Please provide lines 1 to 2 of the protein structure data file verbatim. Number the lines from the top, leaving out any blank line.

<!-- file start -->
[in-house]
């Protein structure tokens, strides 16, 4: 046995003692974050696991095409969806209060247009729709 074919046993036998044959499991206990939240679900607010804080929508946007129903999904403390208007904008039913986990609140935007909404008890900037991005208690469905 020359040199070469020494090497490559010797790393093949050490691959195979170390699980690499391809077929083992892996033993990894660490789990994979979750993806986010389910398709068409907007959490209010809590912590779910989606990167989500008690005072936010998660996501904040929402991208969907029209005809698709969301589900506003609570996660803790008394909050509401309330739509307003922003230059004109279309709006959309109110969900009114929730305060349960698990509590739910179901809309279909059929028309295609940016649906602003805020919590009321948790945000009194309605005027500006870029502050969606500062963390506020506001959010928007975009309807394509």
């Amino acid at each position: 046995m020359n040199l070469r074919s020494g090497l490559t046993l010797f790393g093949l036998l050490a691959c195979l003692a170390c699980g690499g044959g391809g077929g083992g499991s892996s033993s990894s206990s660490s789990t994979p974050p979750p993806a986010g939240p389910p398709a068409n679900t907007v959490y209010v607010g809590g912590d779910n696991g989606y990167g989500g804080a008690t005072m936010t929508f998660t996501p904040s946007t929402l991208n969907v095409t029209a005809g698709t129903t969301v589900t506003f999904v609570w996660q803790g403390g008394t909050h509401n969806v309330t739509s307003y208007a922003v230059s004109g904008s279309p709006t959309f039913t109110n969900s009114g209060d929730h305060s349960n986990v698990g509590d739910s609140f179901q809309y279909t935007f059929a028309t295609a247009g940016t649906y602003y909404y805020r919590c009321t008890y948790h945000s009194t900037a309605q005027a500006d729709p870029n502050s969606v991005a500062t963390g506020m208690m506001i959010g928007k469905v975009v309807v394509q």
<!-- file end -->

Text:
[in-house]
């Protein structure tokens, strides 16, 4: 046995003692974050696991095409969806209060247009729709 074919046993036998044959499991206990939240679900607010804080929508946007129903999904403390208007904008039913986990609140935007909404008890900037991005208690469905 020359040199070469020494090497490559010797790393093949050490691959195979170390699980690499391809077929083992892996033993990894660490789990994979979750993806986010389910398709068409907007959490209010809590912590779910989606990167989500008690005072936010998660996501904040929402991208969907029209005809698709969301589900506003609570996660803790008394909050509401309330739509307003922003230059004109279309709006959309109110969900009114929730305060349960698990509590739910179901809309279909059929028309295609940016649906602003805020919590009321948790945000009194309605005027500006870029502050969606500062963390506020506001959010928007975009309807394509």